The Bush administration says it has not been asked by European negotiators to provide security guarantees to Iran. The dispute over Iran's nuclear intentions is likely to play a prominent role later this week, when President Bush meets with Israeli Prime Minister Ehud Olmert.
There have been media reports in recent days that European negotiators believe security assurances from the United States might help convince Iran to curb its nuclear program.
The United States has made no secret of the fact it is cool to the idea. During an appearance on the Fox News Sunday television program, Secretary of State Condoleezza Rice said no such request has been made.
"Let me set the record straight," she said. "We have not been asked to provide security assurances to Iran."
Rice said the United States is consulting with diplomats from Britain, France, and Germany on a package of steps designed to put pressure on Iran to stop its nuclear enrichment activities.
Iran says its nuclear program is designed to produce electricity. But the United States and its allies maintain, what Iran really wants to do is develop a nuclear bomb.
Rice stressed Iran's nuclear activities must be seen in the context of its threats against Israel and its support for terrorism. She called Iran a troublemaker in the international community.
"It is obvious that, in addition to the nuclear issue, we have other issues with Iran. We have a state in Iran that is devoted to the destruction of Israel," she said.
The nature of the Iranian threat to Israel is sure to be a topic of discussion Tuesday when President Bush meets at the White House with Israeli Prime Minister Ehud Olmert.
In an interview aired on CNN's Late Edition program, the Israeli leader said Iran is only months away from acquiring the technological knowledge needed to develop nuclear arms.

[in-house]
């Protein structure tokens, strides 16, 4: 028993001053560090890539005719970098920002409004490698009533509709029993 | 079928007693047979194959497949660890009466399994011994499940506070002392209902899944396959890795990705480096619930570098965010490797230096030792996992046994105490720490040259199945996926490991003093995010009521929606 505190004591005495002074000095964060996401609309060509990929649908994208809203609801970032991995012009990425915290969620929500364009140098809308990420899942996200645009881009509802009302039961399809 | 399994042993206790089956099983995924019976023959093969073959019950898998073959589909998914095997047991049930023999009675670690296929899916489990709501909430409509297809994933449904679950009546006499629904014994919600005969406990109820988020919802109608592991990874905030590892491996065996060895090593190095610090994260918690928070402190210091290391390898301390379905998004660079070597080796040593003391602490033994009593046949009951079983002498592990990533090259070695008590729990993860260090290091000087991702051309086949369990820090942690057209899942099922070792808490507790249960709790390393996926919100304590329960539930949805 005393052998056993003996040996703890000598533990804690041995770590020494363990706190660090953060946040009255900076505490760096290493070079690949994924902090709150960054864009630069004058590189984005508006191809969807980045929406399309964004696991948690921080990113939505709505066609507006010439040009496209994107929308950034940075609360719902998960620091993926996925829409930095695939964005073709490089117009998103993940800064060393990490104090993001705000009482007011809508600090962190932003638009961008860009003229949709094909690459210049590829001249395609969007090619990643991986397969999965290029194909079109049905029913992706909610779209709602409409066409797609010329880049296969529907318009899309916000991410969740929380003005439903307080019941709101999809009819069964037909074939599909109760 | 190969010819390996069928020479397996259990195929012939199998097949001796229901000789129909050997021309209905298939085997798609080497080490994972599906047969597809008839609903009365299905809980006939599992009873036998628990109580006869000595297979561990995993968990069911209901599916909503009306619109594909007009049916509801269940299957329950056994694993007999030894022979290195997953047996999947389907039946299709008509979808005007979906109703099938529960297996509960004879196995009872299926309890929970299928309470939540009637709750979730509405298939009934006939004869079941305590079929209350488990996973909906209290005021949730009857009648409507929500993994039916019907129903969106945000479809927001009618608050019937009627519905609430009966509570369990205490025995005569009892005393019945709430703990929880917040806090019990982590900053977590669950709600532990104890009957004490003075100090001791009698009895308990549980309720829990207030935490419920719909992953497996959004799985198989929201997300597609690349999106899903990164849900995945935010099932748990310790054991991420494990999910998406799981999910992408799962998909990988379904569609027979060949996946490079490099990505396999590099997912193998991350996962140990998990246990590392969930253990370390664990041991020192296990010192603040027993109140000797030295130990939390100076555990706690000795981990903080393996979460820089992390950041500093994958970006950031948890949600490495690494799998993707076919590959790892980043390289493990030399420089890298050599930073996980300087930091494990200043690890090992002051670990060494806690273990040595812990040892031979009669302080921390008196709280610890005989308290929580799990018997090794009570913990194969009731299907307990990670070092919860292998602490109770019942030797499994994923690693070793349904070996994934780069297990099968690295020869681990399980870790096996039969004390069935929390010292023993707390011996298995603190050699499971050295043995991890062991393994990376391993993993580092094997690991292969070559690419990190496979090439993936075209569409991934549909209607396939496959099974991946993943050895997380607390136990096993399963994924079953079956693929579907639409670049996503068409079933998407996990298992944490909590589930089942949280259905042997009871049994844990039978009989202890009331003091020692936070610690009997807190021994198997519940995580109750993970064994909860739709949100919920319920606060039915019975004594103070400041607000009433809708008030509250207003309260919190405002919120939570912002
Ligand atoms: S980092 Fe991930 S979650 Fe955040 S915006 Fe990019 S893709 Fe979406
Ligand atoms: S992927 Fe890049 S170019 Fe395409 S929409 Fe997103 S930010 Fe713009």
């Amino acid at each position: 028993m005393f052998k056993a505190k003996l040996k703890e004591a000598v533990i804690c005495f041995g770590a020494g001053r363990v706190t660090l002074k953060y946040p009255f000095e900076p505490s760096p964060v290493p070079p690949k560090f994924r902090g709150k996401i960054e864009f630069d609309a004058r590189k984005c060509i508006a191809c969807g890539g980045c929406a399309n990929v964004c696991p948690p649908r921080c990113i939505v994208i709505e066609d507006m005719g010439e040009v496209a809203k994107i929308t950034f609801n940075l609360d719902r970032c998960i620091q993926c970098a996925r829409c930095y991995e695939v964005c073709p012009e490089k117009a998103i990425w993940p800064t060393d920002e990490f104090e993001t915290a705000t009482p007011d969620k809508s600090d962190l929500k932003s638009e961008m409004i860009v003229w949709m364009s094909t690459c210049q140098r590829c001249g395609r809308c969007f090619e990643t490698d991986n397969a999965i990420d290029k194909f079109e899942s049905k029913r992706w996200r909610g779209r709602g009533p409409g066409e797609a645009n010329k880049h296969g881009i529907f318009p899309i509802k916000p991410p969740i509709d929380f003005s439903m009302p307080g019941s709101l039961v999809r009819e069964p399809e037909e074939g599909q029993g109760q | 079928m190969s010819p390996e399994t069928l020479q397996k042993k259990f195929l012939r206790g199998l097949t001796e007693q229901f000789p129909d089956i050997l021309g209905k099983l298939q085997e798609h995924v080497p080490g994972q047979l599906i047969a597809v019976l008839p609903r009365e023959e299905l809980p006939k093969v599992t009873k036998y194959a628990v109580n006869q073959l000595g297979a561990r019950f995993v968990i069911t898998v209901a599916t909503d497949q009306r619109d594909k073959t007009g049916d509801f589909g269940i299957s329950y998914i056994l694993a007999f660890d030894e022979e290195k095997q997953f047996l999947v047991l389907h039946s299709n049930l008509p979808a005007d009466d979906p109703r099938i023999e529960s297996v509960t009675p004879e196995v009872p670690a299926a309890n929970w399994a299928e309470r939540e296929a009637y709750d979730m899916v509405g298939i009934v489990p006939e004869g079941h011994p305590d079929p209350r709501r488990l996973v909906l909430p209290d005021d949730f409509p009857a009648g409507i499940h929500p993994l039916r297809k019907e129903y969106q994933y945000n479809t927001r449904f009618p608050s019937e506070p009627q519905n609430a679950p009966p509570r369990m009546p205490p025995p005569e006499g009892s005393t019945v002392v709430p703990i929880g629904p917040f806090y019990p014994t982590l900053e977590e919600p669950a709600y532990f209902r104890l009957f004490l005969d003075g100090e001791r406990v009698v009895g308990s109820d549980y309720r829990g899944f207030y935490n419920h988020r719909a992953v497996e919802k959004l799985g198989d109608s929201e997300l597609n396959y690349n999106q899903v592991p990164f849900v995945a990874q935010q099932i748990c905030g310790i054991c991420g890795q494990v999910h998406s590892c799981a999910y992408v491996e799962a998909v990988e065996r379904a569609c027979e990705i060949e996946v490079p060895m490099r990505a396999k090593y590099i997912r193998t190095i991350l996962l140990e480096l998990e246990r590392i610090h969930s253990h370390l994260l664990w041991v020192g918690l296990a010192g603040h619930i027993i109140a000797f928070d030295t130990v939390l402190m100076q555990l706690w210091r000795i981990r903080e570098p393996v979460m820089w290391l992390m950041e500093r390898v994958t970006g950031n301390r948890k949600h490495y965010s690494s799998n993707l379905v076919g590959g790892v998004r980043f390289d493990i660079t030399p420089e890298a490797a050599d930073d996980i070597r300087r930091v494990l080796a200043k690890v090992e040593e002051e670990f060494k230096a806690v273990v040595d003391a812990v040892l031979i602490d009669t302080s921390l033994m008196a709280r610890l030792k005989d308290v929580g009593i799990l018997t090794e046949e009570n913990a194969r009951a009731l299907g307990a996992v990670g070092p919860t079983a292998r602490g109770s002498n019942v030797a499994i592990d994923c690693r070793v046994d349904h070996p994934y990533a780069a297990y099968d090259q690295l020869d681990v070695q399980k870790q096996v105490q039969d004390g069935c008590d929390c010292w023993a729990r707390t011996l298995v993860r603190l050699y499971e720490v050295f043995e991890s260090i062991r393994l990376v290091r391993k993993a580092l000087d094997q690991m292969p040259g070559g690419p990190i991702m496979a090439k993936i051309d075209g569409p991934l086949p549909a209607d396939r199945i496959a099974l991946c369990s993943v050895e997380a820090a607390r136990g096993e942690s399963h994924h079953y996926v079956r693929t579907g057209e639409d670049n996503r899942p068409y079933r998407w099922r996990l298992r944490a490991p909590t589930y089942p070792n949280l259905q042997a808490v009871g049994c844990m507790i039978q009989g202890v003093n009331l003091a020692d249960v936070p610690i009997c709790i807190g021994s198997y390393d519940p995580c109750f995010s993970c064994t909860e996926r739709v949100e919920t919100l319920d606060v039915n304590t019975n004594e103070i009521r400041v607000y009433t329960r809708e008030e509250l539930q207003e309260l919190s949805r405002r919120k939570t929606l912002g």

"This technological threshold is nearer than we anticipated before," said Mr. Olmert. "This is because they are already engaged very seriously in enrichment."
Mr. Olmert was asked if Israel might strike a suspected nuclear facility in Iran, much as it did in Iraq in 1981. He said the two situations cannot be compared, that the international community is far more aware of the danger posed by Iran's nuclear ambitions, and far more determined to find a solution.
"Thank God, now it is widely recognized by the international community, and, therefore, Israel doesn't have to act on its own," he said.
The prospects for peace with the Palestinians will also figure high in the White House talks. This is Ehud Olmert's first trip to Washington as Israel's head of government, and the first meeting between President Bush and an Israeli leader since Hamas won a majority in the Palestinian parliament.
Mr. Olmert told CNN that he hopes Hamas will one day recognize Israel's right to exist and renounce terrorism, but he added he believes the chance of that ever happening is very low.
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